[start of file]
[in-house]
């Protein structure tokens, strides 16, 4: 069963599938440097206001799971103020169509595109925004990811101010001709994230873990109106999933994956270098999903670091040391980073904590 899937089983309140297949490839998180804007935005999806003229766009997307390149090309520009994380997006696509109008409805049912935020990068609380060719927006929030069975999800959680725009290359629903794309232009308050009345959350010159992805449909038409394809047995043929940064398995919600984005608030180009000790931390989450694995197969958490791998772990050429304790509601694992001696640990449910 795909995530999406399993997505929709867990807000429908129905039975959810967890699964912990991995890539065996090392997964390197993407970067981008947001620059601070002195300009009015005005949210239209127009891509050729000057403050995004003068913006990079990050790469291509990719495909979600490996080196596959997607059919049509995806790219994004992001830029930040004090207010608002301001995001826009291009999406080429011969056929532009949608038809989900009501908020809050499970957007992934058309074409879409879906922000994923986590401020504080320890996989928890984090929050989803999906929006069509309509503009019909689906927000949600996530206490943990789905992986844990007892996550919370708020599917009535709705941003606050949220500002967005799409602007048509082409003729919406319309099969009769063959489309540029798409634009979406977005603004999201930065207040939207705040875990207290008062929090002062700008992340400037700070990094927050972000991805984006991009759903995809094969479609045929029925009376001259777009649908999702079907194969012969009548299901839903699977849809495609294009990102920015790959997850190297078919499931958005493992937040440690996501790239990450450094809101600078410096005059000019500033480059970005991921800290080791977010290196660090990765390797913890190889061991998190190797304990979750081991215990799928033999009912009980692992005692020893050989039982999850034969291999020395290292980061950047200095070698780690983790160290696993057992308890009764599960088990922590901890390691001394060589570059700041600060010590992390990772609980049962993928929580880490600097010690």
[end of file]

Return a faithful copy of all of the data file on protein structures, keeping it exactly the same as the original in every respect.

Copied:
[in-house]
């Protein structure tokens, strides 16, 4: 069963599938440097206001799971103020169509595109925004990811101010001709994230873990109106999933994956270098999903670091040391980073904590 899937089983309140297949490839998180804007935005999806003229766009997307390149090309520009994380997006696509109008409805049912935020990068609380060719927006929030069975999800959680725009290359629903794309232009308050009345959350010159992805449909038409394809047995043929940064398995919600984005608030180009000790931390989450694995197969958490791998772990050429304790509601694992001696640990449910 795909995530999406399993997505929709867990807000429908129905039975959810967890699964912990991995890539065996090392997964390197993407970067981008947001620059601070002195300009009015005005949210239209127009891509050729000057403050995004003068913006990079990050790469291509990719495909979600490996080196596959997607059919049509995806790219994004992001830029930040004090207010608002301001995001826009291009999406080429011969056929532009949608038809989900009501908020809050499970957007992934058309074409879409879906922000994923986590401020504080320890996989928890984090929050989803999906929006069509309509503009019909689906927000949600996530206490943990789905992986844990007892996550919370708020599917009535709705941003606050949220500002967005799409602007048509082409003729919406319309099969009769063959489309540029798409634009979406977005603004999201930065207040939207705040875990207290008062929090002062700008992340400037700070990094927050972000991805984006991009759903995809094969479609045929029925009376001259777009649908999702079907194969012969009548299901839903699977849809495609294009990102920015790959997850190297078919499931958005493992937040440690996501790239990450450094809101600078410096005059000019500033480059970005991921800290080791977010290196660090990765390797913890190889061991998190190797304990979750081991215990799928033999009912009980692992005692020893050989039982999850034969291999020395290292980061950047200095070698780690983790160290696993057992308890009764599960088990922590901890390691001394060589570059700041600060010590992390990772609980049962993928929580880490600097010690």